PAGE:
Shkodra is one of the most significant and ancient cities in northwestern Albania. It was founded in the 4th century BCE as the center of the Illyrian tribe of the Labeates, and became the capital of the Illyrian kingdom under the rule of King Gent. Coins from this period of prominence have been discovered in Shkodra.
In 168 BCE it was occupied by the Romans, eventually becoming part of Claudius’s empire. In 395 CE Shkodra became the center of the Byzantine Prevalis province. Following centuries of substantial political power, Shkodra came under Serbian rule in 1040 CE.
Due to its Mediterranean location and its geographical proximity to some of the main centers of the world’s civilizations, a number of important archaeological discoveries have been made in Albania. The sites in the North as well as in the South are great tourism destinations for those who are interested in ancient history.
The Tumuli Burials of Shtoj: The Plain of Shtoj is situated about 5 km to the north-east of the city of Shkodra, in the vicinity of the villages of Boks and Dragoç, on the western side of the Kir River. The excavated tumuli, or burial mounds, appear to have been used for centuries, from the early Bronze Age until the late Iron Age. Most of the unearthed features of these tumuli are artifacts of the Iron Age, specifically from the 7th – 5th centuries BCE.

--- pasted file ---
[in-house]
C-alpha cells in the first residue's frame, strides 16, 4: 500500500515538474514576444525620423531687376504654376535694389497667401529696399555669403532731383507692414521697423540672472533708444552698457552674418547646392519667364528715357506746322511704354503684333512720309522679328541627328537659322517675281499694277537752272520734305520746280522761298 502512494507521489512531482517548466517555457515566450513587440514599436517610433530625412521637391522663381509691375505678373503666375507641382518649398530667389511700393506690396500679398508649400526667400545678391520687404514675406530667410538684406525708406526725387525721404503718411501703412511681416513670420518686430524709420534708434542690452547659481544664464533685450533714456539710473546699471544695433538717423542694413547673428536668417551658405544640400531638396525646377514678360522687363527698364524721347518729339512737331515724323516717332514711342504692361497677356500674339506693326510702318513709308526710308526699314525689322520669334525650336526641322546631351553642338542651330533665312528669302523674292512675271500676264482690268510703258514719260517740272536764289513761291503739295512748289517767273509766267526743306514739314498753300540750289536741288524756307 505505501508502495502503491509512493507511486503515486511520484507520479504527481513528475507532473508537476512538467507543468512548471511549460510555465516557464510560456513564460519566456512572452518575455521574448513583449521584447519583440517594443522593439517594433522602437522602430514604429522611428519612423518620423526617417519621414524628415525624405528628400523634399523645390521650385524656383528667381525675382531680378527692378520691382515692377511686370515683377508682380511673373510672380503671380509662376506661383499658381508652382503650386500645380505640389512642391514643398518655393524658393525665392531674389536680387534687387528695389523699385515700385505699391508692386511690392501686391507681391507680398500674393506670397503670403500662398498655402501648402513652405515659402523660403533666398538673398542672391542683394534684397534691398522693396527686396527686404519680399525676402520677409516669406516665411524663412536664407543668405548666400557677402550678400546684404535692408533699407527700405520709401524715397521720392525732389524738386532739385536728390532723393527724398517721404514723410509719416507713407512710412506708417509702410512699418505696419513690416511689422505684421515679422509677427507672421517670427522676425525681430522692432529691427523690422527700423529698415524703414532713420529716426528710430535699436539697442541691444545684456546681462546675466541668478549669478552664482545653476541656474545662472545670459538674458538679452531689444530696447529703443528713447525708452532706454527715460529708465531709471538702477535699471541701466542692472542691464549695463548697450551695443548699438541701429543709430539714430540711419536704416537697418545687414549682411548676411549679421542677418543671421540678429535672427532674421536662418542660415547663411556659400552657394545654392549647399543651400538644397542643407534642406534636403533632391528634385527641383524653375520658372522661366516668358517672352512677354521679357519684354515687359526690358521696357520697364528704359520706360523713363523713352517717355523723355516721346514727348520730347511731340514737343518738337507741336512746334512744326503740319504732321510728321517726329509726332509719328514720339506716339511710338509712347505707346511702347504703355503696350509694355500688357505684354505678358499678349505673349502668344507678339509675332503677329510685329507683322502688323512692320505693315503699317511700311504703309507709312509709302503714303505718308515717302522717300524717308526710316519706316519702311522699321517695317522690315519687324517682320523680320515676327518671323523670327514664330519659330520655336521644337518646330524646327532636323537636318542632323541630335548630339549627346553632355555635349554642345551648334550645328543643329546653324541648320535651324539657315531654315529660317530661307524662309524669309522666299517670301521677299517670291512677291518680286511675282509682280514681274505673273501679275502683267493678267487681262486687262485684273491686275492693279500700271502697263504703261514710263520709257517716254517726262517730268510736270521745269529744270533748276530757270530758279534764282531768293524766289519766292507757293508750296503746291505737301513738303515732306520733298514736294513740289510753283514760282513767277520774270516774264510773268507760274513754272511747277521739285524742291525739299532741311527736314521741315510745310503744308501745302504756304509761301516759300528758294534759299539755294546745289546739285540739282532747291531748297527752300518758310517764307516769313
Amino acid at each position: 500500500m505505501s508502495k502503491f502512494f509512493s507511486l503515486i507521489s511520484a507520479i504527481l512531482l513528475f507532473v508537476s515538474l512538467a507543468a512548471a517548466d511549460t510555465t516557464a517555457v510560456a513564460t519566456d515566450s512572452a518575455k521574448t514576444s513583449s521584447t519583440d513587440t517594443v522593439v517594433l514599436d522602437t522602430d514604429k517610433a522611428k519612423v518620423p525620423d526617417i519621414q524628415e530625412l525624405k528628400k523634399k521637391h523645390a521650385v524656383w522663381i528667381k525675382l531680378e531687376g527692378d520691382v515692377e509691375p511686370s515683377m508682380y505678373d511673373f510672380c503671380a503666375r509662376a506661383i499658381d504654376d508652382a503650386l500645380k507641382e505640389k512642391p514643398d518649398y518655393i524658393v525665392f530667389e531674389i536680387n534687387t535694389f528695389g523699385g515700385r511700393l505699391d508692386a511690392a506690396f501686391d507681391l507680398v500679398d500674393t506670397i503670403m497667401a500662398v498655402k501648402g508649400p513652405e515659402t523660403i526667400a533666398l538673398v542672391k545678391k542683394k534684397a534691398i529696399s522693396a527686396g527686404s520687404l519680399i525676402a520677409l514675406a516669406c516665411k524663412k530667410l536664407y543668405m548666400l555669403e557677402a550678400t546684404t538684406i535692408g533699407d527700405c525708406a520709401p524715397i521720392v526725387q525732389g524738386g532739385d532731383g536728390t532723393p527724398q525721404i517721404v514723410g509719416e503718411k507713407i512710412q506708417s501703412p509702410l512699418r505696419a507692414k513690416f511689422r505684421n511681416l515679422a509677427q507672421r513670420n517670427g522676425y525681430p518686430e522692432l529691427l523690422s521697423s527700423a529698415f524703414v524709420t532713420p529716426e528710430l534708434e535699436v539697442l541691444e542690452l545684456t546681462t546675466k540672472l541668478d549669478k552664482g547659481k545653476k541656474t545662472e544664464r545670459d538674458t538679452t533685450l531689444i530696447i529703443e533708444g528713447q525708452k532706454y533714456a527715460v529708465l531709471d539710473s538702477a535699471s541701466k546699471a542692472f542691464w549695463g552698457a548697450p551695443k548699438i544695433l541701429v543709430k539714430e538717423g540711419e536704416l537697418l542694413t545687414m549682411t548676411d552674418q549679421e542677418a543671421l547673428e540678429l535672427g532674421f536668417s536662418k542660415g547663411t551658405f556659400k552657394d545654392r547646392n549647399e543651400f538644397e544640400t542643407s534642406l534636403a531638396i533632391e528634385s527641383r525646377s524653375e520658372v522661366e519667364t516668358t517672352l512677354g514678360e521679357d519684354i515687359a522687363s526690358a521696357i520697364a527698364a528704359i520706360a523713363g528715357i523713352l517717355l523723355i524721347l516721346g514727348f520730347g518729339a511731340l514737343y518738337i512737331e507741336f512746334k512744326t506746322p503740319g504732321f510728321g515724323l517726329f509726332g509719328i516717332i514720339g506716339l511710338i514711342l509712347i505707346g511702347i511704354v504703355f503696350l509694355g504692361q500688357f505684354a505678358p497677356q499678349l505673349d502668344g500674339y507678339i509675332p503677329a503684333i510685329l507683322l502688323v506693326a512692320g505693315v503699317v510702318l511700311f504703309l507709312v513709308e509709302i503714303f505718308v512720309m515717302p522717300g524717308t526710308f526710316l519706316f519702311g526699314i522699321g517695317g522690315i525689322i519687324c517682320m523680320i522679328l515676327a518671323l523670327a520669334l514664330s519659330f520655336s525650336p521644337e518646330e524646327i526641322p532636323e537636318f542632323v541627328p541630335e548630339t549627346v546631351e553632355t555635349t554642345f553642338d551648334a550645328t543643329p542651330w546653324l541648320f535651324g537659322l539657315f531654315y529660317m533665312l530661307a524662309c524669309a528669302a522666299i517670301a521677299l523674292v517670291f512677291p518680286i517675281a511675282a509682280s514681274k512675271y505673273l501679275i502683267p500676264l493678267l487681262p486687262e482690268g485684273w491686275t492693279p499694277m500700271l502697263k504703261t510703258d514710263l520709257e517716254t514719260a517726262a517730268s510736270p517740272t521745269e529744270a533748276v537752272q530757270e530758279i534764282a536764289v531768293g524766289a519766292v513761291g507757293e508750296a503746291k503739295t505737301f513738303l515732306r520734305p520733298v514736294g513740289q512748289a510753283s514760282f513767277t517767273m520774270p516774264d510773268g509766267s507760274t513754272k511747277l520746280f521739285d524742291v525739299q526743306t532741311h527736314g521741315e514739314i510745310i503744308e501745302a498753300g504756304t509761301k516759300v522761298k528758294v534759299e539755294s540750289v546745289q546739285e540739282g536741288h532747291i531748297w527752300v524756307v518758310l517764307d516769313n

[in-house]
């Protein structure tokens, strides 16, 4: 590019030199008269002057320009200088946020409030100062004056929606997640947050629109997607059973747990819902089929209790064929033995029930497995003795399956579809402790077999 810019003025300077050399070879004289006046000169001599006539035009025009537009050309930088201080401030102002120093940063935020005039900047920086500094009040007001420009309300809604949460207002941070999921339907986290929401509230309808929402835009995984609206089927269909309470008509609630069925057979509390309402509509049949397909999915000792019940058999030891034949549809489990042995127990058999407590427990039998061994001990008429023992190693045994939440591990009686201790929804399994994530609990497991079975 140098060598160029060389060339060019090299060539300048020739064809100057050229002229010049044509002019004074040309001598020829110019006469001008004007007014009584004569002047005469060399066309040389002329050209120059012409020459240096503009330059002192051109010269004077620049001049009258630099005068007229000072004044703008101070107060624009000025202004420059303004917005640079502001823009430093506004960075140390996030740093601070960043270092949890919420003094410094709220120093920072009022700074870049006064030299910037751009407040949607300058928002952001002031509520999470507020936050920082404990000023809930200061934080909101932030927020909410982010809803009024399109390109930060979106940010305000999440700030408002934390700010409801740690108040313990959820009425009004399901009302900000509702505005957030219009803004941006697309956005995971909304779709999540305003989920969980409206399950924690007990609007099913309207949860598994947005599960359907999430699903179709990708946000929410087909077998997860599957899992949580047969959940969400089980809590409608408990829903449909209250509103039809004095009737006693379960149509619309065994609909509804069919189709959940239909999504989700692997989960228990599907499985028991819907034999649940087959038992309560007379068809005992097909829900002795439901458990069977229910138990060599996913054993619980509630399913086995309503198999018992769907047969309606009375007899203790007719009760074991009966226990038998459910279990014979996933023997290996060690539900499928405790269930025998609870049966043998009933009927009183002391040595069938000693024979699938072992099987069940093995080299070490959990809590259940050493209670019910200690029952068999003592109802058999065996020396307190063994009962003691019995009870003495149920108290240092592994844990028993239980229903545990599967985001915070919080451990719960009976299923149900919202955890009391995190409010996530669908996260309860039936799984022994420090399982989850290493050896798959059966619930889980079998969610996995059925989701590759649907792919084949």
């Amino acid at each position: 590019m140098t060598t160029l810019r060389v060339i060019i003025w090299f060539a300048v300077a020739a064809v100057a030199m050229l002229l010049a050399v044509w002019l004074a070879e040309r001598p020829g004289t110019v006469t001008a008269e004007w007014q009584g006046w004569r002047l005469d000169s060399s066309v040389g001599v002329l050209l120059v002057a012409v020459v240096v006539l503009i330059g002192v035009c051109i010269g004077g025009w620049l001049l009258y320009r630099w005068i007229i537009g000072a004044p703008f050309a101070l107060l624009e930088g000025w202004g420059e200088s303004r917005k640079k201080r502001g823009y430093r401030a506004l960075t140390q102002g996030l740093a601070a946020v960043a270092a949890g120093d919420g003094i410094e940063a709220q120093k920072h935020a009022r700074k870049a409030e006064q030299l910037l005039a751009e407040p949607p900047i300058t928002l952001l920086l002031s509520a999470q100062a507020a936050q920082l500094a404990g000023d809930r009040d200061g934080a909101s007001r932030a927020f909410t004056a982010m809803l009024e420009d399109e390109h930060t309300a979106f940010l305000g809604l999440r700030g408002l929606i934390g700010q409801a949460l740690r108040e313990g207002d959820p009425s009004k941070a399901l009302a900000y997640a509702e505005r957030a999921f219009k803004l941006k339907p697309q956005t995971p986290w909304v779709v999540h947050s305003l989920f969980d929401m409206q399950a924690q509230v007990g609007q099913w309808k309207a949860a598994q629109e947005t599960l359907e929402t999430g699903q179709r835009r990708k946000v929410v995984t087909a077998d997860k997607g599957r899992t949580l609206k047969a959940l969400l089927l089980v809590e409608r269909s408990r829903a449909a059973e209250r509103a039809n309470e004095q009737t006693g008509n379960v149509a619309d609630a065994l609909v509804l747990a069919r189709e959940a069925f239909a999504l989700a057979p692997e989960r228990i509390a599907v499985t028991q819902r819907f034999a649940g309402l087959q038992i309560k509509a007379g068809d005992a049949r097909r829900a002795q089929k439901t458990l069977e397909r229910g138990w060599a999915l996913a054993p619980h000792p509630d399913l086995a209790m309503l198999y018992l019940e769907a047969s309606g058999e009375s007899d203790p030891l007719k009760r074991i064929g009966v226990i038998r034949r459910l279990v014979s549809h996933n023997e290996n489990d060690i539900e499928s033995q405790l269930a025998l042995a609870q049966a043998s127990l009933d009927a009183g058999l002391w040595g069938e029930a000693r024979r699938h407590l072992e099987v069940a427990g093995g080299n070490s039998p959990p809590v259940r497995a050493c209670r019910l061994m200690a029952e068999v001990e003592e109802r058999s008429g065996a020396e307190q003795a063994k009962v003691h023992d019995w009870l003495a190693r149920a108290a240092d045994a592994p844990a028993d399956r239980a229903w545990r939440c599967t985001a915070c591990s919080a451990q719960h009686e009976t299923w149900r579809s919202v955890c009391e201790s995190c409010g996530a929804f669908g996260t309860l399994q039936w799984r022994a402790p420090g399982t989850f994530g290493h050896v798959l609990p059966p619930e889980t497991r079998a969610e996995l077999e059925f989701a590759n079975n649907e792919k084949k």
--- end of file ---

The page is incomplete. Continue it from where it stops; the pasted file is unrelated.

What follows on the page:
The most important monument to visit in Shkodra is the Rozafa Castle, which rises from a rocky hill to the west of Shkodra. The waters of three rivers, the Buna, Drini and Kiri, surround it. Rozafa is one of the major castles in Albania and the most important tourist attraction in Shkodra. The castle dates back to the Illyrians, when the Latin historian Titus Livius named it “the stronghold of the Labeates,” an Illyrian tribe on the shores of Lake Shkodra. The Illyrian queen, Teuta, used it as a base in the war against Rome.
Mesi Bridge: Northeast of Shkodra, where the river Drin divides the fields from the hillside of Drishti and the Cukali’s highland, there is a stone bridge with many arches that is named after the village near it. The monument is one of the biggest of its kind in Albania, constructed around the 18th century CE by Mehmet Pasha Bushatlliu, who governed his province wisely by ensuring that this important port region was able to develop extensive trade with the West. The bridge made it possible to transport carriages and agricultural products from the farmers living in the highland areas to the Adriatic coast. The form and the direction of the route was defined from the cliff’s massif and the water flow variations. The bridge was made with a causeway and reaches a length of about 120 meters. Thirteen cantilevers sustain it, and it makes a turn 5 m away from the central cantilever at a 15 degree angle. The arch is combined with two discharger windows, which differently from the arch does not have a circle form. The replacement of the old bridge, which was often submerged from the river’s high waters, added other cantilevers at both sides. The bridge’s width is 3.4 meters and the track has the form of a staircase.
In the city of Shkodra you may visit also the Historic Museum and the Marubi Atelier of Photography.
The ruins of a castle dating back to the 6th- 8th centuries BCE are also on the island. But the island’s main attraction is the residence of the Dukagjini family, one of the most important Albanian feudal families in the 11th century. Among the remains are the defensive walls, church ruins and the gate to the Dukagjini palace.